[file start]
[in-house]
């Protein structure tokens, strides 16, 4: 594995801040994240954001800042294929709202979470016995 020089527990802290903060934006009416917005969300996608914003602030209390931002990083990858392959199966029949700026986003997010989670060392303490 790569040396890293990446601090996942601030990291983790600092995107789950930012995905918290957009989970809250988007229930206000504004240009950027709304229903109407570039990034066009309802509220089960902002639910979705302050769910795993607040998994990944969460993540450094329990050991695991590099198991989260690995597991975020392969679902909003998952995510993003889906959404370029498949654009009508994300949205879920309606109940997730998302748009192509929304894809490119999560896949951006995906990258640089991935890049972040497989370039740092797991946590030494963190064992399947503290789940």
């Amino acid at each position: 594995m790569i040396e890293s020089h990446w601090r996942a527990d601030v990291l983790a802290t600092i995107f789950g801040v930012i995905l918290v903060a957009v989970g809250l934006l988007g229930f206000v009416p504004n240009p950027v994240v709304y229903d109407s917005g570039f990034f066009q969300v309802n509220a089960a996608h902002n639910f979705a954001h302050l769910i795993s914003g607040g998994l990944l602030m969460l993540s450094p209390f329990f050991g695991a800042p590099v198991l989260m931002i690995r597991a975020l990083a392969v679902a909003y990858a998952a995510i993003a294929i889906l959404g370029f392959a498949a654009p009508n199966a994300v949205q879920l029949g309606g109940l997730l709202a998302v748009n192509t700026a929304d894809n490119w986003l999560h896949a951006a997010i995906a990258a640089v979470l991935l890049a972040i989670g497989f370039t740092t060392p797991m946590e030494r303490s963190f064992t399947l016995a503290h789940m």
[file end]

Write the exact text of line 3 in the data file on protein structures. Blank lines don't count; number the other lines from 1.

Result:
């Amino acid at each position: 594995m790569i040396e890293s020089h990446w601090r996942a527990d601030v990291l983790a802290t600092i995107f789950g801040v930012i995905l918290v903060a957009v989970g809250l934006l988007g229930f206000v009416p504004n240009p950027v994240v709304y229903d109407s917005g570039f990034f066009q969300v309802n509220a089960a996608h902002n639910f979705a954001h302050l769910i795993s914003g607040g998994l990944l602030m969460l993540s450094p209390f329990f050991g695991a800042p590099v198991l989260m931002i690995r597991a975020l990083a392969v679902a909003y990858a998952a995510i993003a294929i889906l959404g370029f392959a498949a654009p009508n199966a994300v949205q879920l029949g309606g109940l997730l709202a998302v748009n192509t700026a929304d894809n490119w986003l999560h896949a951006a997010i995906a990258a640089v979470l991935l890049a972040i989670g497989f370039t740092t060392p797991m946590e030494r303490s963190f064992t399947l016995a503290h789940m």